Butterfly Bush

When I was a child, long, long before I was ever interested in plants I remember seeing a plant catalog that my parents received. It probably came in the Sunday paper and was mixed in with the comics and other color-printed flyers -- I can't think of any other reason that I would have seen it. It was one of those lower-quality printings, with over-saturated photographs and illustrations of many of the plants. The only plant I remember seeing from this catalog was a "butterfly bush". I can't be certain of the exact wording, but it said something like "produces big, fragrant blooms all summer long, attracting butterflies from all over the neighborhood". It sounded too good to be true to me, and why didn't they have a photograph of this amazing plant?

Decades passed and one of the first plants I ever bought for my garden was a "butterfly bush", or Buddleia davidii. I have to say, that ad from long ago was right!


This is not a native plant, but the butterflies simply adore it. There aren't many of them flying around right now -- their time is later in the summer -- but these blooms are still so wonderful to have around.

So fragrant... a sweet scent, not overpowering though.

I breath deeply of this plant whenever I walk past.

I have two named cultivars: 'Pink Delight' and 'Dark Knight', and also some seedlings that are either more like the species, or some cross between my two varieties.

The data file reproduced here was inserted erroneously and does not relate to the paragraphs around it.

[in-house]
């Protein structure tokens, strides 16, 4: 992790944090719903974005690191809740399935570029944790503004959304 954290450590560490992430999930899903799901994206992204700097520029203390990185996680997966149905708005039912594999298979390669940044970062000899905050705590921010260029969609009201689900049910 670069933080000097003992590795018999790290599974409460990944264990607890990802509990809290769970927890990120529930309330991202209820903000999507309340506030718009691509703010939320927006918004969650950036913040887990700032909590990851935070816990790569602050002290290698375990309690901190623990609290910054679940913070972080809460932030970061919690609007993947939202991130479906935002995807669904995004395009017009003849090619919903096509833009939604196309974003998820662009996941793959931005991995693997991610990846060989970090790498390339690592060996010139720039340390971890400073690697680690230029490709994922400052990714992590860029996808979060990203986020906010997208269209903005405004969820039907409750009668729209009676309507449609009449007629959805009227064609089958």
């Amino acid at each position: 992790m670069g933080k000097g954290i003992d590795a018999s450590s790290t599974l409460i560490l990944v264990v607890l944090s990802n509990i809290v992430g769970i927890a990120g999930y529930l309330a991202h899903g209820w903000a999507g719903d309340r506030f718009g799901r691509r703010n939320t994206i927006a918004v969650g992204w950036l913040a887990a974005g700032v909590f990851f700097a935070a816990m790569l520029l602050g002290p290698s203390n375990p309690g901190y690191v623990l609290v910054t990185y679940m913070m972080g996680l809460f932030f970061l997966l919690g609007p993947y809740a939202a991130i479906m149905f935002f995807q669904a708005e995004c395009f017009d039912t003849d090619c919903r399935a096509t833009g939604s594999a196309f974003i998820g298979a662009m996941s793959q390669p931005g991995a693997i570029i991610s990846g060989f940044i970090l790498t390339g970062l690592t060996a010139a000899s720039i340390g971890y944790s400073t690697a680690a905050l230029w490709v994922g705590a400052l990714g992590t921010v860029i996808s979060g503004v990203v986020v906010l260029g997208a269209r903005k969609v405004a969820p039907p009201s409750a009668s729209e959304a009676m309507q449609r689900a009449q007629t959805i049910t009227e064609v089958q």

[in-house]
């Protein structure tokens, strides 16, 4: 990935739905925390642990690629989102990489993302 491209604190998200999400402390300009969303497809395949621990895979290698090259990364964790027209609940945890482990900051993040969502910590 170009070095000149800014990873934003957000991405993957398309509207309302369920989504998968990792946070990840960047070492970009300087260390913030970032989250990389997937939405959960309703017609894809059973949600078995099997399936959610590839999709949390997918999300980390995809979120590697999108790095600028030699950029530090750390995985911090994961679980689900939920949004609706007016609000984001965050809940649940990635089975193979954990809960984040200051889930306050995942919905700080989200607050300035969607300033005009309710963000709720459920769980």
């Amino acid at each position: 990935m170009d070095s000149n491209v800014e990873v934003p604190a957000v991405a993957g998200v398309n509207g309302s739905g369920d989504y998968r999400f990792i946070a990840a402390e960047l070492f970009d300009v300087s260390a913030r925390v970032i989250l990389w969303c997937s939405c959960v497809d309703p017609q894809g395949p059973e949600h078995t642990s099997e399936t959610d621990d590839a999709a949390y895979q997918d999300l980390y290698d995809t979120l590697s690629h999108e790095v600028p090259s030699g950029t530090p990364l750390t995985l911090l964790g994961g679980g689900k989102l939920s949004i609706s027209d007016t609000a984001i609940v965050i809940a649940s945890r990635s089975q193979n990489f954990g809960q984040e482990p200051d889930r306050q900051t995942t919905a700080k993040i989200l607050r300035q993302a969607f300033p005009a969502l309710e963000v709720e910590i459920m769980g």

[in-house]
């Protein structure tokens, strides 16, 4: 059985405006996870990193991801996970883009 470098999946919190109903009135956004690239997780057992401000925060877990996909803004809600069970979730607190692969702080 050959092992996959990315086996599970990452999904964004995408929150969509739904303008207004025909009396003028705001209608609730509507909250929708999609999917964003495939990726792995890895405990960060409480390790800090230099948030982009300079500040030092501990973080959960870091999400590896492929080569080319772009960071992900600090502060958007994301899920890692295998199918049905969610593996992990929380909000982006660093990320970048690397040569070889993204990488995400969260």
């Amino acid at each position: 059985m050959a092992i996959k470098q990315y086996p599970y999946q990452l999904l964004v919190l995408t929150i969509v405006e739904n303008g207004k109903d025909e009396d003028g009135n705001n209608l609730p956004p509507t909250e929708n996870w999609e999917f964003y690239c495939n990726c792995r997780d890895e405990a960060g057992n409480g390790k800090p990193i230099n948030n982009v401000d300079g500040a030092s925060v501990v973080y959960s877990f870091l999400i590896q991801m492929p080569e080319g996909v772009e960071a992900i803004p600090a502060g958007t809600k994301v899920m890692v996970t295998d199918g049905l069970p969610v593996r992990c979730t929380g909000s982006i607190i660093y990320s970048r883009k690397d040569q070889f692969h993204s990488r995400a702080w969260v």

This seedling has huge flower spikes, almost 24" (60 cm) long:

I often think about getting a white variety, or one of the yellow ones. It seems wrong to buy another one of these though, since I always have seedlings available. They also propagate very easily from cuttings.

Lots of different insects love these flowers, not just the butterflies. I often find bees that have spent the night in the blooms:

Also some not-very-welcome visitors (Japanese beetles):

Lots of tiny insects too:

It's because of these little guys that I release several baby mantises on these shrubs each year:

The flowers fade after a couple of days, but I remove the faded blooms every week or two to keep the blooms coming and the reduce the number of volunteers I have popping up everywhere. These things will produce tons of seeds if you let them!

The blooms that come later in the summer are smaller, but there are more of them.

I cut my butterfly bushes down to the ground late every winter, so I don't end up with huge, woody messes -- I get all new wood, plenty of blooms, and shrubs of manageable size. They still reach 7' (2m) or so tall, but that's perfect for me.

And this plant is perfect for my garden!


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Gerhard Bock (Succulents and More)  – (June 19, 2012 at 10:59 AM)  

I wish everybody would cut down their buddleias in the winter or spring. They are so much more attractive with all-new growth. We have many old ones along the green belt near our house and many of them are woody, leggy and spindly.

scottweberpdx  – (June 19, 2012 at 6:16 PM)  

I know they are listed as an invasive here in Oregon...and I do see volunteers around town...but honestly, never outside the city limits. It's amazing to me, since growing up in Nebraska, they were almost impossible to overwinter!!!

Jennifer  – (June 19, 2012 at 6:49 PM)  

I have plant envy. Buddleias are so hard to keep alive in Minnesota. :(

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